Indian River County, FL- You may not necessarily like police officers, but sometimes you have to respect what they go through when conducting DUI stops and arrests. They have to tolerate all sorts of annoying behaviors from drunks including having their entire patrol cars covered in urine, at least that’s what happened to an Indian River County Sheriff’s Deputy after he arrested a young man for intoxicated driving last month.
According to the sheriff’s report, Deputy Brian Bell pulled over Devin Langford for speeding. Bell’s report states that Langford had “red, glassy, and bloodshot eyes,” the Smoking Gun reported. Langford’s speech was also slurred and he had a “plethora of beer cans” in his vehicle.
Langford failed a series of field sobriety tests and was placed under arrest for suspicion of intoxicated driving. The 23 year-old was placed in the back of the patrol car for transport.
But Langford had the urge to urinate after being placed in the car. Bell told Langford that he would have to wait until they arrived at the police station, but, apparently, the beer was moving through the man quickly and he told Deputy Bell he couldn’t wait that long.
Langford then asked Bell if he could urinate in his car. In a remarkably generous gesture, Bell told Langford he could relieve himself in his car.
“I’m very, very, very sorry I have to pee in the back of your car. I did not want to pee in the back of your car. Trust me,” Langford said, according to the Smoking Gun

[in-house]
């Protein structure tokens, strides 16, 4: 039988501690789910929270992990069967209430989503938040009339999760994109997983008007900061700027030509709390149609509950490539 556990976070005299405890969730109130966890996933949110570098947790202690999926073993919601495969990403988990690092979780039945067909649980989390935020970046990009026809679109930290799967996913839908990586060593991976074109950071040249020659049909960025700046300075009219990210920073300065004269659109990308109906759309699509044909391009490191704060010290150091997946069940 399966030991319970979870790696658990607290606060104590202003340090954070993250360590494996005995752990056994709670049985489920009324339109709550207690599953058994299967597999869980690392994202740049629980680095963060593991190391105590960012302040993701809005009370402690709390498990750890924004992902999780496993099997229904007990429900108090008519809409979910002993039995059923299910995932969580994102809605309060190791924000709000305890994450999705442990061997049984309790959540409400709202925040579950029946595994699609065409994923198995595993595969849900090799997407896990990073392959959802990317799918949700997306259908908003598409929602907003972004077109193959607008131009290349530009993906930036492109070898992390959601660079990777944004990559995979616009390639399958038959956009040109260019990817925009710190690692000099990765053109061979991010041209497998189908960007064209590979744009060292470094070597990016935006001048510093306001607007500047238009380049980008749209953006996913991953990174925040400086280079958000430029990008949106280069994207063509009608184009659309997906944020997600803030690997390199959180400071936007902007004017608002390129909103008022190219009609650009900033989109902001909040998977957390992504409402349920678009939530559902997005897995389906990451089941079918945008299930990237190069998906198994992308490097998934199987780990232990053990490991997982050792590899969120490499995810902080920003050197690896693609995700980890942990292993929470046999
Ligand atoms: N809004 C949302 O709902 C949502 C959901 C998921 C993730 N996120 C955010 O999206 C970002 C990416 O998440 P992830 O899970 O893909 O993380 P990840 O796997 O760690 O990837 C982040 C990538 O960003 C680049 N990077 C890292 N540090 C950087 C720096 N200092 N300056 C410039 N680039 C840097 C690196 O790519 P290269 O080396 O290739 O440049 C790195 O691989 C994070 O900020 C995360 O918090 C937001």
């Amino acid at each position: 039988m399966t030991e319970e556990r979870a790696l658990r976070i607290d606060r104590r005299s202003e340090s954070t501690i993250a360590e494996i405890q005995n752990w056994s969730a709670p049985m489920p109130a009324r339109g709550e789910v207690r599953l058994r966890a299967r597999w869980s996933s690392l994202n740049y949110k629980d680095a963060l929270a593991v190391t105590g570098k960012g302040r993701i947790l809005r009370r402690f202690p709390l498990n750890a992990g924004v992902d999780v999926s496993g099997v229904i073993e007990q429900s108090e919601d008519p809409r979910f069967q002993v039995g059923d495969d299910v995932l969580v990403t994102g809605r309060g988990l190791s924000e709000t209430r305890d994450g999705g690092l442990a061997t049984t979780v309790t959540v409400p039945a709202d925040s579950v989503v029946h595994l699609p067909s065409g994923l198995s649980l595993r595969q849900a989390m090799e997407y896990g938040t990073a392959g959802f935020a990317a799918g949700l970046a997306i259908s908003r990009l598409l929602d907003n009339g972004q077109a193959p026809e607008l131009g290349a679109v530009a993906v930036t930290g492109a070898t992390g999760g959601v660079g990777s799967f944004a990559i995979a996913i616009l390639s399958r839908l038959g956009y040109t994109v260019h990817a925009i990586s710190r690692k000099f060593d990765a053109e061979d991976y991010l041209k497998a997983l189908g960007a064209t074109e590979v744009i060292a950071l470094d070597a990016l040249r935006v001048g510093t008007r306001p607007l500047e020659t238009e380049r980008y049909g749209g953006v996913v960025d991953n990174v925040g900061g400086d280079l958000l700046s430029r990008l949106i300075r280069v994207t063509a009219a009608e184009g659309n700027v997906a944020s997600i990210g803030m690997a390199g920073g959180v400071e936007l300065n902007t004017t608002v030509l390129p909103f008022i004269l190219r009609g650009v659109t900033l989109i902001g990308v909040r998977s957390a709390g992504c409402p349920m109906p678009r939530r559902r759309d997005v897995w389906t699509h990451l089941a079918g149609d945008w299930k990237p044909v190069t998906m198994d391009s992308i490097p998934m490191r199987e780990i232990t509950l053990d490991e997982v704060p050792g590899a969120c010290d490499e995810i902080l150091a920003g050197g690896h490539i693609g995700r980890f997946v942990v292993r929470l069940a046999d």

That was when Langford had the bright idea that he would attempt to urinate out of the window of the patrol car instead of soiling the back seat. Deputy Bell said that wasn’t a good idea but that didn’t stop Langford.
The young man had already managed to maneuver his cuffed hands to his front and “proceeded to pull down his trousers, kneel on the back seat, and attempt to urinate out the rear passenger side window while it was in motion,” Deputy Bells report states.
Langford’s aim was terrible and he sprayed the front passenger seat and the rear of the patrol car with urine.
When they arrived at the station, Langford told Bell, “I might be a little drunk, but I’m not a lot of drunk.” His breathalyzer indicated otherwise and showed that Langford’s blood alcohol content was 0.14, twice Florida’s legal limit.
He was booked on a misdemeanor DUI charge but wasn’t given any additional charges for his golden shower in the patrol car. In his court appearance, Langford pleaded “no contest” to the charges and was given one year of probation, ordered to attend DUI school and had his driver’s license suspended for six months.
While this story is laughable, a DUI charge is not. A DUI conviction has ramifications beyond probation and a suspended license; it will stay on your record for years and can cost thousands of dollars. That is why anyone facing a DUI should retain an Indian River DUI attorney to help them fight the charges.